Fetching sticks can be dangerous

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If there is one old doggie habit that makes vets curl their toes more than any other, it must be fetching sticks.

But why on earth would I say that? Surely people have thrown sticks for their dogs for centuries.

Fetching a stick might be one of your dog’s favourite pastimes and many people enjoy throwing a stick for their dog, seeing their faces as they run to retrieve it for you.

However, not infrequently, vets see major injuries as a result of dogs playing with sticks.

The most common stick injury is damage to the roof of the mouth. When dogs run at full speed back to their owners with their stick, all it takes is one little trip to propel the sharp splintery stick right into the soft tissues in the back of the mouth or throat.

If the dog is unlucky, these injuries may be fatal. If they are ‘lucky’ they escape with often major tears in the sensitive tissues of the mouth.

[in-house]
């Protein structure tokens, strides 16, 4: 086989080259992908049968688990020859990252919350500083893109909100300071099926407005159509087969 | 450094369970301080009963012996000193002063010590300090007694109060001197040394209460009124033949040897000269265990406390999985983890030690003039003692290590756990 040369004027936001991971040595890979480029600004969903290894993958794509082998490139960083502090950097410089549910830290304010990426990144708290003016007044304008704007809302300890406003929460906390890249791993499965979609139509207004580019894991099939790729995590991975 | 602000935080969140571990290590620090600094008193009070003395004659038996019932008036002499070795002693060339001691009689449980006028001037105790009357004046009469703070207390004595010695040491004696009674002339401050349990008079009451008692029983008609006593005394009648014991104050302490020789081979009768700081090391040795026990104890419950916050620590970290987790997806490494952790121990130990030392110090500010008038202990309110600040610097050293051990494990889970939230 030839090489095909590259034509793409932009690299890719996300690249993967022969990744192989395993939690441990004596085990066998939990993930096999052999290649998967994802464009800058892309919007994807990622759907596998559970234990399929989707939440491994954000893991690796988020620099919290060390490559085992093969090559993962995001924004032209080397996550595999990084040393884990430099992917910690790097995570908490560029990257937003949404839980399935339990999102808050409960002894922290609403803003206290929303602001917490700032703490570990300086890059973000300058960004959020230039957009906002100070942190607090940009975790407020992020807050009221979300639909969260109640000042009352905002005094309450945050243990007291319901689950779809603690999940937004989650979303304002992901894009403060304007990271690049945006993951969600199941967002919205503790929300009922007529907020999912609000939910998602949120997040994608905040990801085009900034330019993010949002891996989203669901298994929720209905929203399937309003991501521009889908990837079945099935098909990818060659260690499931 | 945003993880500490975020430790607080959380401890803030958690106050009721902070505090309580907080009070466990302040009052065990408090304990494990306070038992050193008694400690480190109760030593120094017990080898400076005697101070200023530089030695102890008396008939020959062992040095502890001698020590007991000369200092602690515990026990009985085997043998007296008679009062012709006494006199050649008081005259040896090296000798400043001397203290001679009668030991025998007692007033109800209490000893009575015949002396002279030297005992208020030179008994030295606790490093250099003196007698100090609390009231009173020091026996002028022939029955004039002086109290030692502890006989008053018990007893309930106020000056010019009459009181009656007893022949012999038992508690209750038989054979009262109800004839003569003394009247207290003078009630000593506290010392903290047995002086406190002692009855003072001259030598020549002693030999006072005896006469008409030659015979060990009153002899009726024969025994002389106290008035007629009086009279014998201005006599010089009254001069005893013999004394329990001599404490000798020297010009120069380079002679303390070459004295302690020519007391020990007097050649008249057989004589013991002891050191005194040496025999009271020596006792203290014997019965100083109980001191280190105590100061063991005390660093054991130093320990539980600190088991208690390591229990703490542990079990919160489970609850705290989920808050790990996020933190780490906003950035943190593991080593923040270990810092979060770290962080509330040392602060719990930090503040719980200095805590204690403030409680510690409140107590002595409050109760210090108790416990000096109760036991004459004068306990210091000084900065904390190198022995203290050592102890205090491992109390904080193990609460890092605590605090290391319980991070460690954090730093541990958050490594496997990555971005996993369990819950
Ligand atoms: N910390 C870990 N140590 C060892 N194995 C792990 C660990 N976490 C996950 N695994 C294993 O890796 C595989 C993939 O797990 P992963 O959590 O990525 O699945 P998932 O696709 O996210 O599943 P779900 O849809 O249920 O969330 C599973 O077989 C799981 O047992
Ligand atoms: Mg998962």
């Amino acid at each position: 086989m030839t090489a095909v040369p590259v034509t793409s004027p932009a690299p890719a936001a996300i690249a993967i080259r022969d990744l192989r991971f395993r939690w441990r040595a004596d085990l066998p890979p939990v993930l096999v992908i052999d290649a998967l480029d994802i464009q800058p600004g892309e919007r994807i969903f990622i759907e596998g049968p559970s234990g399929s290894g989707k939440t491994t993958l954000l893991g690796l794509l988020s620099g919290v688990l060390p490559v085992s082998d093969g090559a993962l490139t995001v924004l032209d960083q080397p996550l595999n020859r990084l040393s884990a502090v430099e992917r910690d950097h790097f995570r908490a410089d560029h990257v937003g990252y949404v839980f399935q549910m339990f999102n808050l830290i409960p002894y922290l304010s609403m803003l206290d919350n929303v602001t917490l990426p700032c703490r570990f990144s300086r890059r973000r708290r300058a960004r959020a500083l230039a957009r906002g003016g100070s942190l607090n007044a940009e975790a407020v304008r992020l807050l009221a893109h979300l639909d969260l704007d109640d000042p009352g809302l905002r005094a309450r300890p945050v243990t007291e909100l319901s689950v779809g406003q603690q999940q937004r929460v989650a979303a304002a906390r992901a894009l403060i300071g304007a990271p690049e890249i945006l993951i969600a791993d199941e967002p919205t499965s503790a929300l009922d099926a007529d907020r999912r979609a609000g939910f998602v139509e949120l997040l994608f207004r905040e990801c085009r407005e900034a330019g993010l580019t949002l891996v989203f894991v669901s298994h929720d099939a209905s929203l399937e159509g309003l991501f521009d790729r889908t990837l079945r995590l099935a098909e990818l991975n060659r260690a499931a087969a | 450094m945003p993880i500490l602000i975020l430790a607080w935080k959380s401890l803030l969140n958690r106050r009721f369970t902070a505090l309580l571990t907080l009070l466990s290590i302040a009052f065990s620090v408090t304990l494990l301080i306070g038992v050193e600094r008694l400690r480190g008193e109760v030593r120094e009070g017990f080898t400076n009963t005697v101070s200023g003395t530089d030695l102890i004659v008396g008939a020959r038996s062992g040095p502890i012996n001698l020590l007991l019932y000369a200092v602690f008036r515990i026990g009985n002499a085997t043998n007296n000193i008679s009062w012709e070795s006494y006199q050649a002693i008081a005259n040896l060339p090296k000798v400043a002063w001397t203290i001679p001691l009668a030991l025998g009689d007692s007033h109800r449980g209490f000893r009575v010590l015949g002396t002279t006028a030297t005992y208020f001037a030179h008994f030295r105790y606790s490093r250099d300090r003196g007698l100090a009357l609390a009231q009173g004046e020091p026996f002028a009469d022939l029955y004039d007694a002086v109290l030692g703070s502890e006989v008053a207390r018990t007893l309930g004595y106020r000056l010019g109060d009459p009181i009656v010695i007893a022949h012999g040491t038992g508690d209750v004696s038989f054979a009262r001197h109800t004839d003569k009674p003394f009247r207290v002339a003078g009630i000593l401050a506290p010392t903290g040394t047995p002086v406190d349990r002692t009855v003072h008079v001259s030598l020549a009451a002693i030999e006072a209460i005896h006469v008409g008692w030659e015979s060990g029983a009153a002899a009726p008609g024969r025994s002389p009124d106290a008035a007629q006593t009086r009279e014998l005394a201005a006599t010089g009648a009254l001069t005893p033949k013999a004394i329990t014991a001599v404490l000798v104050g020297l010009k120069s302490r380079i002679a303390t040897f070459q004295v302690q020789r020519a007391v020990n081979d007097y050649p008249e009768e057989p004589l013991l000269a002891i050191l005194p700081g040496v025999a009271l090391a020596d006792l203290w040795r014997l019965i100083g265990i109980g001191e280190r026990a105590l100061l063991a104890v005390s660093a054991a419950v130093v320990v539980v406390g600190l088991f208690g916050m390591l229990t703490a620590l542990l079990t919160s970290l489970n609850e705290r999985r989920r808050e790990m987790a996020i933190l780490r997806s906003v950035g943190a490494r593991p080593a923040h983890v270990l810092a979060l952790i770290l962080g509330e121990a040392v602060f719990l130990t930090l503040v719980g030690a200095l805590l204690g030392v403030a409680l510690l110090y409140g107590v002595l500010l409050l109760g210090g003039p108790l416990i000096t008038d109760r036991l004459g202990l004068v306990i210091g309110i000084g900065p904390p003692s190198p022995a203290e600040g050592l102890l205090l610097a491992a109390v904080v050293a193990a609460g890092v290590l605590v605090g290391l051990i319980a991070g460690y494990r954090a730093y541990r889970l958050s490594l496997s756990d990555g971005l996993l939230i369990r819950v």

More than once I have had to repair a large hole in a dog’s soft palate (the soft bit at the back of the dog’s mouth).

These holes can affect their breathing and requires emergency surgery. Other mouth injuries that I have seen include sticks wedged across the back of the mouth – slightly more straightforward to repair as they are usually stuck between teeth and have to be prised out.

Sometimes, stick injuries can lead to more long term consequences than us stitching up a nasty hole. If a splinter manages to break off a stick inside the dogs mouth, it can track through the soft tissues of the neck. This will lead to large neck abscesses caused by a migrating splinter, and can happen even several months after the original stick injury. Cases like this need to be referred to a veterinary hospital for an MRI scan to locate the splinter, and also need major surgery performed to remove not only the splinter, but the trail of destruction that it has left behind it.

Apologies again for the doom and gloom. I’m very happy to say that these are not the most common injury we see, however it is something that is entirely preventable - dogs love playing with balls just as much as sticks. We have even started to sell a few varieties of synthetic stick. These next-gen dog toys are designed not to cause splinters. Enjoy the summer weather, and play safe.